Whether you decided to let your color go natural during pregnancy or kept up with a version of your usual hair color regimen, you may want to reevaluate your decision once your baby's born, if you're a breastfeeding mom. Though your actions don't have the immediate impact on your baby's development during breastfeeding that they do during pregnancy, most moms still worry about how their habits can affect their babies.
What You Should Know
There's not much research into the effects of hair color use during pregnancy or breastfeeding, but coloring your hair when you're breastfeeding is probably safe because the chemicals used to color your hair don't enter your milk supply, explains Jennifer Peddlesen, a pharmacist and lactation consultant in Calgary, in "Today's Parent" magazine.
Coloring your hair when you're breastfeeding is safe because the chemicals used for hair color and highlights aren't absorbed by your scalp, explains Heather Jacobson, a licensed cosmetologist from Asheville, North Carolina. The biggest problem a nursing mom is likely to run into after getting her hair colored is the lingering smell, which your baby may not like.
If You're Still Nervous
If you're worried about using hair color while breastfeeding, consider opting for highlights that are painted on individual strands of hair without touching your scalp or temporary color instead of single-process color.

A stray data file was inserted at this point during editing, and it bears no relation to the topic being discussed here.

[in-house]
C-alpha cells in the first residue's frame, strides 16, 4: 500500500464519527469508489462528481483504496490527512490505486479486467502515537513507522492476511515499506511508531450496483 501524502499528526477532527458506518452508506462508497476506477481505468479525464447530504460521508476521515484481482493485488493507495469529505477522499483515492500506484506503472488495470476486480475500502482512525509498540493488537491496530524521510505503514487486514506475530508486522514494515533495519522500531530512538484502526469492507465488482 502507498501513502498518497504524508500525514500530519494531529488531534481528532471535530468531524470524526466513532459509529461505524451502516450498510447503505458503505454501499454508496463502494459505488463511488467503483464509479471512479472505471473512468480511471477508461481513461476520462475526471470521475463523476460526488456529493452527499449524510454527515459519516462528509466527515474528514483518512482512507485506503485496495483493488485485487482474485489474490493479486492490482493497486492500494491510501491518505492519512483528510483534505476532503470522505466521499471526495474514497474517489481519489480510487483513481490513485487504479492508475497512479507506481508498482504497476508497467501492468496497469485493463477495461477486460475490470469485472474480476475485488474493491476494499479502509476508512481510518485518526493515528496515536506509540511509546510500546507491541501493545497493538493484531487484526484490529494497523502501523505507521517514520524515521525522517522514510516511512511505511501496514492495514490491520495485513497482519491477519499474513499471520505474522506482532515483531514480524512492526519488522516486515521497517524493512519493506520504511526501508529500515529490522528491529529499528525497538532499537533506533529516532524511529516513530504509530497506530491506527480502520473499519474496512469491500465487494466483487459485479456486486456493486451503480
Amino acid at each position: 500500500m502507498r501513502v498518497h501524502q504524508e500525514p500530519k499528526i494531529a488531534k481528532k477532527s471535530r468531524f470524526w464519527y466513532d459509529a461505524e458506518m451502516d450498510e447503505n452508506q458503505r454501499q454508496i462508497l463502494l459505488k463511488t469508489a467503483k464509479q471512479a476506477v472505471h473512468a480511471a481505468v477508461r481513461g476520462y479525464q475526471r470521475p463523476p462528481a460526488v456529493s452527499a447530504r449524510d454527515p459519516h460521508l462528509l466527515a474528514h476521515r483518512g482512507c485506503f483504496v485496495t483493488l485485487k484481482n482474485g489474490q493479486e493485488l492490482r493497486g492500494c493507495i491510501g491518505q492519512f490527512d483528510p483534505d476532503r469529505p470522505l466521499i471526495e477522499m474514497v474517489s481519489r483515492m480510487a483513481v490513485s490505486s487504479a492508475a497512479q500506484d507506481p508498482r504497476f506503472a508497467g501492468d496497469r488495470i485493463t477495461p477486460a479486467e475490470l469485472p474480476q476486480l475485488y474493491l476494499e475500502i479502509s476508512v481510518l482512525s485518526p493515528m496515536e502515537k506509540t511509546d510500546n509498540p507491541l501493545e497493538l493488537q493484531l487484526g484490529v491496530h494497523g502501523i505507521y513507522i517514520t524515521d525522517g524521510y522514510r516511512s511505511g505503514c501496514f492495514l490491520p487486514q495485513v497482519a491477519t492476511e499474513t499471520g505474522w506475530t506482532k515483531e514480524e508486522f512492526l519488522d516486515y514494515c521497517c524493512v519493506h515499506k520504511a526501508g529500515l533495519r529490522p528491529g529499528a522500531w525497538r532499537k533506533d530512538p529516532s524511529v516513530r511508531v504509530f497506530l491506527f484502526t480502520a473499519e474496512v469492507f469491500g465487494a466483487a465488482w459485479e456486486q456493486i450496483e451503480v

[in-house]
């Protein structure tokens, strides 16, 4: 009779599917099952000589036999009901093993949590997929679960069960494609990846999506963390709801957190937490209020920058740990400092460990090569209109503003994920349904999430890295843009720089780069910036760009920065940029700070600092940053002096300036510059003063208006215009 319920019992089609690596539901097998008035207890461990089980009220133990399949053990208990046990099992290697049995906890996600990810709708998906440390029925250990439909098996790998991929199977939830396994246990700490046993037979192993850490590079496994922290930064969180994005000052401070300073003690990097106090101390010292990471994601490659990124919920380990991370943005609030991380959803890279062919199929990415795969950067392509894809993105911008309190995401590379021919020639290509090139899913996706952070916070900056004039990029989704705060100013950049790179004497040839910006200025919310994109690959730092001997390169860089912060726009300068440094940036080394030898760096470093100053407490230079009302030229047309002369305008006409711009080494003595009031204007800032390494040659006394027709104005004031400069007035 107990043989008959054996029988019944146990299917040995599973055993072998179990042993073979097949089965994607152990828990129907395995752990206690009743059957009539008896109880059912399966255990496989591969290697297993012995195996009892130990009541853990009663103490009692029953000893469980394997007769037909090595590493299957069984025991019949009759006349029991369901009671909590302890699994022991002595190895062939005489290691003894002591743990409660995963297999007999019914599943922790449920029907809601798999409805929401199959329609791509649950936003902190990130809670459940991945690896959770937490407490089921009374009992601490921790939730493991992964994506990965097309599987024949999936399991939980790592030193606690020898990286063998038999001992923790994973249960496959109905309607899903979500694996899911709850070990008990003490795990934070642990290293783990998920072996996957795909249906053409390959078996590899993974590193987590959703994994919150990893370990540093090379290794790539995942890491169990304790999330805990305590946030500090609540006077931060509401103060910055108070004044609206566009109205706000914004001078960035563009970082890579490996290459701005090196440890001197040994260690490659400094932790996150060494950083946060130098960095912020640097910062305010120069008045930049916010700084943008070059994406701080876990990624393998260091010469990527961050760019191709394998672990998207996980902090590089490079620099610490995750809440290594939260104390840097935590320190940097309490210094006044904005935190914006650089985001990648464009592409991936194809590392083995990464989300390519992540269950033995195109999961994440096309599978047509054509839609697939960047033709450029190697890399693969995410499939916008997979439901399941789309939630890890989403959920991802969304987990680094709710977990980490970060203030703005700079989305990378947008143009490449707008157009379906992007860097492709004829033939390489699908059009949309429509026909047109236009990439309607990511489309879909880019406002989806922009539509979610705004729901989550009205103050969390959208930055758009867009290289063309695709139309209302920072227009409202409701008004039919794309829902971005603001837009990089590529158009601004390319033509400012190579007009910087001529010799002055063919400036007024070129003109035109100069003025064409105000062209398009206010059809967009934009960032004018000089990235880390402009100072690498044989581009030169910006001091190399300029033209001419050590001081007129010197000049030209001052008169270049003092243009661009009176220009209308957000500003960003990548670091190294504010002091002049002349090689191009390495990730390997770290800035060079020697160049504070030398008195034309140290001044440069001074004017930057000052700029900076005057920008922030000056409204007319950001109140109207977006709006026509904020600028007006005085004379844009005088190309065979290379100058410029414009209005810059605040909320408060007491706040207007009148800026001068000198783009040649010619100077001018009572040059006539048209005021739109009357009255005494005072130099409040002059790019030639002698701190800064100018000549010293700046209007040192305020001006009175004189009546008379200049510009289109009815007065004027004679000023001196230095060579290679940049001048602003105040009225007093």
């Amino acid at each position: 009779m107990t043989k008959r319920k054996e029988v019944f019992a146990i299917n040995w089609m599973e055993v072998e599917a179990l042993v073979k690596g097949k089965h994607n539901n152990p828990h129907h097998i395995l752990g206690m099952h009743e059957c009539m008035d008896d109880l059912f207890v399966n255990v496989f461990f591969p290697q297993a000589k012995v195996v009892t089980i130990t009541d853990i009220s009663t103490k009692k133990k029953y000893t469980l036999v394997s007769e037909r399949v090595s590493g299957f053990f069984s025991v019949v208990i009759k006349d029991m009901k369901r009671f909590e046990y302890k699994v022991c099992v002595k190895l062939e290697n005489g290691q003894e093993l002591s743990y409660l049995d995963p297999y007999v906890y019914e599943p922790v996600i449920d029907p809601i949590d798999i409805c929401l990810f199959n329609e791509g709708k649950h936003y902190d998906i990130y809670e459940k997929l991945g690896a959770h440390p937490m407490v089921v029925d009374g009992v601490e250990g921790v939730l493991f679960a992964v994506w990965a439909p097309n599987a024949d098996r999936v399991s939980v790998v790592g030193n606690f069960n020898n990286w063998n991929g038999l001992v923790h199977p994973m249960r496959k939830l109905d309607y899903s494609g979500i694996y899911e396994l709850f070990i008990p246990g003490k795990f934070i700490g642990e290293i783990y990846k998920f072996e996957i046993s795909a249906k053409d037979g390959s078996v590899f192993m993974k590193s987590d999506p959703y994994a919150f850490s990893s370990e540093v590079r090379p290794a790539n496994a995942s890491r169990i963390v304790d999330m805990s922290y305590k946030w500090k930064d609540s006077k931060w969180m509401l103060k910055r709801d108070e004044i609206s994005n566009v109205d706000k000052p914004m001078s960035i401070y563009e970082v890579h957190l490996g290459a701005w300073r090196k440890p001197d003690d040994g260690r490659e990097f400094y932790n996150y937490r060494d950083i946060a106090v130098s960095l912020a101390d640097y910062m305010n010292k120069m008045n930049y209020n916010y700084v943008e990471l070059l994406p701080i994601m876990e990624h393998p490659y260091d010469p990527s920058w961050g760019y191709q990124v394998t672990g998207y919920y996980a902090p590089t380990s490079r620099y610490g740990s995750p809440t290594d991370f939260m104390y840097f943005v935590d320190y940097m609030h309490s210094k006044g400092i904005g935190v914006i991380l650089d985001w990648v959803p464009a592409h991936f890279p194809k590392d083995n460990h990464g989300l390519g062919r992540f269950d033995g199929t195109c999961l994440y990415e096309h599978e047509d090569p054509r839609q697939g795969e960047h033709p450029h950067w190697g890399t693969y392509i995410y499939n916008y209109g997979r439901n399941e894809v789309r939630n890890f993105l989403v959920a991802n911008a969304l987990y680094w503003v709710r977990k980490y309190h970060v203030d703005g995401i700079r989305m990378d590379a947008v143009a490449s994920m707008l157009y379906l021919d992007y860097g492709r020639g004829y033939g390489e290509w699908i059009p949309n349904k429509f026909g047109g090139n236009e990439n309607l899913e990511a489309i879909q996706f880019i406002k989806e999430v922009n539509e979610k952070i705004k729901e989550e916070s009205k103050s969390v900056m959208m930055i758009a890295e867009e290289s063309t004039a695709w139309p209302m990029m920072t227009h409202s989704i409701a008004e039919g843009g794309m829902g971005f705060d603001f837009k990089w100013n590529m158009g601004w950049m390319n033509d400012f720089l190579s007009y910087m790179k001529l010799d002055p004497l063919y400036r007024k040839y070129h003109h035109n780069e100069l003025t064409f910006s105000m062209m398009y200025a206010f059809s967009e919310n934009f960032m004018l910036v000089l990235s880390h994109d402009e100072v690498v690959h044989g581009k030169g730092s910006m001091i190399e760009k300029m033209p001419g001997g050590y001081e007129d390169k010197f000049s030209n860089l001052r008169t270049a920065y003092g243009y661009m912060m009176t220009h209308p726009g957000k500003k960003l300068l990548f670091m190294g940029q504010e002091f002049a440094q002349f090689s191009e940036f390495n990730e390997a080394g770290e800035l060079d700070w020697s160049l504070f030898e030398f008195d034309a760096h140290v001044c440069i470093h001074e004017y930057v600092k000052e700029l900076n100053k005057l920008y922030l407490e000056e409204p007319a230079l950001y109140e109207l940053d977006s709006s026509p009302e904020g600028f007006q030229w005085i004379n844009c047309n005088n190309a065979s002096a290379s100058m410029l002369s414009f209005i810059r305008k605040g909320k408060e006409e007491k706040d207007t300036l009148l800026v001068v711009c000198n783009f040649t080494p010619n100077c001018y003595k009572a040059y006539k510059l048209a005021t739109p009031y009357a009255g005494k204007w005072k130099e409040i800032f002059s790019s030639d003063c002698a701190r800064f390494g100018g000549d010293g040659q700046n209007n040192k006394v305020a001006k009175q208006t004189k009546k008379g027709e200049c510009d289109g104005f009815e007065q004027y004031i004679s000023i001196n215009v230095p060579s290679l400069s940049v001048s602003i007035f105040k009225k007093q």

The Happiness Factor
Being a new mom can be an exhausting experience, and dealing with your post-pregnancy body can be emotionally challenging, especially during those first weeks when you're in recovery mode. If you're in the habit of coloring your hair, scheduling a touch-up appointment can help boost your spirits and self esteem.
Something to Consider
If you're in the habit of getting monthly color touch-ups, you may want to talk with your stylist about ways to simplify your style now that you're a mom, says Doug MacIntosh, colorist at Minardi Salon in New York City, in "Parents" magazine. No, you don't have to chop off your hair to get the dreaded "mom cut," but you may want to add lowlights or adjust your color to be lower maintenance as you adjust to having a new baby.